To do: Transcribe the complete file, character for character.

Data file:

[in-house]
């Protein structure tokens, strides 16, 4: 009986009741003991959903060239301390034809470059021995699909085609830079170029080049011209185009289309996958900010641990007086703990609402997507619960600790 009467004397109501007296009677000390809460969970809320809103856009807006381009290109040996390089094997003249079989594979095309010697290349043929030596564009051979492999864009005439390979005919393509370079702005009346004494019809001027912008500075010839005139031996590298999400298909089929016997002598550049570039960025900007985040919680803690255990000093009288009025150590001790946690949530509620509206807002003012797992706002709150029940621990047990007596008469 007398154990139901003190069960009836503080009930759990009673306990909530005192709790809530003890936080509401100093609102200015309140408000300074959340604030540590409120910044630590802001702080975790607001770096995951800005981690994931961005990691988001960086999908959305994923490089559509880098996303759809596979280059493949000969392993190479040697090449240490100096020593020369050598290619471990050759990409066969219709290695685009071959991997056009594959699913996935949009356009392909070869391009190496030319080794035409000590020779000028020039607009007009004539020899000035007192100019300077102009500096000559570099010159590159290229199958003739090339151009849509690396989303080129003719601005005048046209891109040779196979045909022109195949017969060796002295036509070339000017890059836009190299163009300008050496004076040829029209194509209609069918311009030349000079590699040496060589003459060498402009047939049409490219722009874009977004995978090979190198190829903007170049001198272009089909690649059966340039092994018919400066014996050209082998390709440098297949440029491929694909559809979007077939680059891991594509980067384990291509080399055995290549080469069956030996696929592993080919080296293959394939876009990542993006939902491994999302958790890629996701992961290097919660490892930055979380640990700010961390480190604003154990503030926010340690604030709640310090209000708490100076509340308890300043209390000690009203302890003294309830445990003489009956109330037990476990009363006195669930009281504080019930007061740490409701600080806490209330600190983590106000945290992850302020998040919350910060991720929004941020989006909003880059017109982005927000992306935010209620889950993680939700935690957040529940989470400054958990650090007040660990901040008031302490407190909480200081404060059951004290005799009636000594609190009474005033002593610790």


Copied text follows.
[in-house]
């Protein structure tokens, strides 16, 4: 009986009741003991959903060239301390034809470059021995699909085609830079170029080049011209185009289309996958900010641990007086703990609402997507619960600790 009467004397109501007296009677000390809460969970809320809103856009807006381009290109040996390089094997003249079989594979095309010697290349043929030596564009051979492999864009005439390979005919393509370079702005009346004494019809001027912008500075010839005139031996590298999400298909089929016997002598550049570039960025900007985040919680803690255990000093009288009025150590001790946690949530509620509206807002003012797992706002709150029940621990047990007596008469 007398154990139901003190069960009836503080009930759990009673306990909530005192709790809530003890936080509401100093609102200015309140408000300074959340604030540590409120910044630590802001702080975790607001770096995951800005981690994931961005990691988001960086999908959305994923490089559509880098996303759809596979280059493949000969392993190479040697090449240490100096020593020369050598290619471990050759990409066969219709290695685009071959991997056009594959699913996935949009356009392909070869391009190496030319080794035409000590020779000028020039607009007009004539020899000035007192100019300077102009500096000559570099010159590159290229199958003739090339151009849509690396989303080129003719601005005048046209891109040779196979045909022109195949017969060796002295036509070339000017890059836009190299163009300008050496004076040829029209194509209609069918311009030349000079590699040496060589003459060498402009047939049409490219722009874009977004995978090979190198190829903007170049001198272009089909690649059966340039092994018919400066014996050209082998390709440098297949440029491929694909559809979007077939680059891991594509980067384990291509080399055995290549080469069956030996696929592993080919080296293959394939876009990542993006939902491994999302958790890629996701992961290097919660490892930055979380640990700010961390480190604003154990503030926010340690604030709640310090209000708490100076509340308890300043209390000690009203302890003294309830445990003489009956109330037990476990009363006195669930009281504080019930007061740490409701600080806490209330600190983590106000945290992850302020998040919350910060991720929004941020989006909003880059017109982005927000992306935010209620889950993680939700935690957040529940989470400054958990650090007040660990901040008031302490407190909480200081404060059951004290005799009636000594609190009474005033002593610790």